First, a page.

AsianScientist (Oct. 26, 2015) – A research team led by Dr. Lim Boon-leong with his former PhD student Dr. Law Yee-song from the School of Biological Sciences, Faculty of Science, the University of Hong Kong (HKU), has developed a new strategy to promote plant growth and seed yield by 38 percent to 57 percent in a model plant Arabidopsis thaliana.
Their work, published in Biotechnology for Biofuels and Plant Physiology, could help mitigate global warming by increasing carbon dioxide (CO2) absorption from the atmosphere.
According to NASA and NOAA, 2014 was the hottest year since 1880 and the ten warmest years in the instrumental record have occurred since 1998. The Intergovernmental Panel of Climate Change (IPCC) of the United Nations confirmed in its Fifth Assessment Report that cumulative emissions of CO2 largely determine global mean surface warming and predicted that by 2100, the global mean surface temperature may increase by 3.7°C to 4.8°C over the average for 1850–1900 for a median climate response if there is no additional effort to reduce greenhouse gas emission is put in place.
To alleviate the problem and slow down the rate of global warming, increasing the rate of CO2 absorption by plants or algae is one possible strategy. Scientists from Hong Kong University have identified a plant-growth promoting gene that might do the trick: purple acid phosphatase 2 (AtPAP2).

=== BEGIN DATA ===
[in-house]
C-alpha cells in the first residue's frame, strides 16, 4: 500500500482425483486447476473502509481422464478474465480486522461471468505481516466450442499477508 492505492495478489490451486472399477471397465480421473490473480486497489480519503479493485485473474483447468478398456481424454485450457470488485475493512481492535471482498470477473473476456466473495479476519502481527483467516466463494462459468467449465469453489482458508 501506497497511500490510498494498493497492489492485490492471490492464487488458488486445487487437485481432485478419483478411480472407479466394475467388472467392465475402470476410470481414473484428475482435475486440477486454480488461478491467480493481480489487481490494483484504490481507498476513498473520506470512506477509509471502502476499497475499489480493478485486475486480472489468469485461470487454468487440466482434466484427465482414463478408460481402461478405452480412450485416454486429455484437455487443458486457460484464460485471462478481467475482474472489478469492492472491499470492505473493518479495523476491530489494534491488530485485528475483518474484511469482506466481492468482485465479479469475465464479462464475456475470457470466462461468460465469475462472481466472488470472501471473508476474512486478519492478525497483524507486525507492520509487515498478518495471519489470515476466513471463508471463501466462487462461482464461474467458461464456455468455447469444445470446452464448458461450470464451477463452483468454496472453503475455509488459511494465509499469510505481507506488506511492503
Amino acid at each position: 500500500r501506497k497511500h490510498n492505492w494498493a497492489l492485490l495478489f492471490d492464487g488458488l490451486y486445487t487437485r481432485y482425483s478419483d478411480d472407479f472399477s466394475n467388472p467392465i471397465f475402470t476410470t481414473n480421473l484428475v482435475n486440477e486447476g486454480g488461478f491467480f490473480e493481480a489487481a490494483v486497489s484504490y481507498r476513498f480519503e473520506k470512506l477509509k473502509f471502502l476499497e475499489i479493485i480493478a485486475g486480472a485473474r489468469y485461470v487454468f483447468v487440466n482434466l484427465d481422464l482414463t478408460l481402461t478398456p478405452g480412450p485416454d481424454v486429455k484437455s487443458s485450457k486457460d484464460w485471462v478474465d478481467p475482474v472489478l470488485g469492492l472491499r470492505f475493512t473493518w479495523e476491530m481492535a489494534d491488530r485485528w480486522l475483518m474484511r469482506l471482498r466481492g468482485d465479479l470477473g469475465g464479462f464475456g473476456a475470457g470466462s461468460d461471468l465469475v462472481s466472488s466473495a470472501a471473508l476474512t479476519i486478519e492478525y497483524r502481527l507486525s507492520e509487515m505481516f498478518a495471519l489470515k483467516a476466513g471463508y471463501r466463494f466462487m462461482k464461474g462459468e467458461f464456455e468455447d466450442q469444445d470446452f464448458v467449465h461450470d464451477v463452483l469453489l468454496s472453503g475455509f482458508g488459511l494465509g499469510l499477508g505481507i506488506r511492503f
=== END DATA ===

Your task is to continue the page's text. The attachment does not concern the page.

AtPAP2 is dually targeted to two energy-generating organelles of plant cells: chloroplasts and mitochondria. Chloroplasts carry out photosynthesis, a process that fixes CO2 in atmosphere into sugars using solar energy. The sugars are then used for plant growth including cell wall, biomass and seeds, or consumed by mitochondria to produce adenosine triphosphate (ATP), an important energy source for many cellular processes.
The research team found that by dual expression of AtPAP2 on chloroplasts and mitochondria, the engineered plants can grow faster and produce 38 to 57 percent more seeds. It is because AtPAP2 can modulate the import of a number of specific proteins into chloroplasts and mitochondria, and subsequently boost their capability to harvest solar energy and generate ATP. AtPAP2 is the first protein that can modulate energy outputs from these two organelles simultaneously.
“We are happy to make this discovery which has aroused great interest from many plant scientists, as our research findings would allow plant scientists to study the impacts of high energy supply to various biological processes in plant cell, and to study how energy supply affects plants’ abilities to cope with various biotic and abiotic stresses. However, it is just the beginning of a number of research projects, and funding support from the community is certainly essential for future discoveries,” said Lim.
The articles can be found at:
Law et al. (2015) Phosphorylation and Dephosphorylation of the Presequence of pMORF3 During Import into Mitochondria from Arabidopsis thaliana.
Zhang et al. (2015) Over-expression of AtPAP2 in Camelina sativa Leads to Faster Plant Growth and Higher Seed Yield.
Source: The University of Hong Kong.
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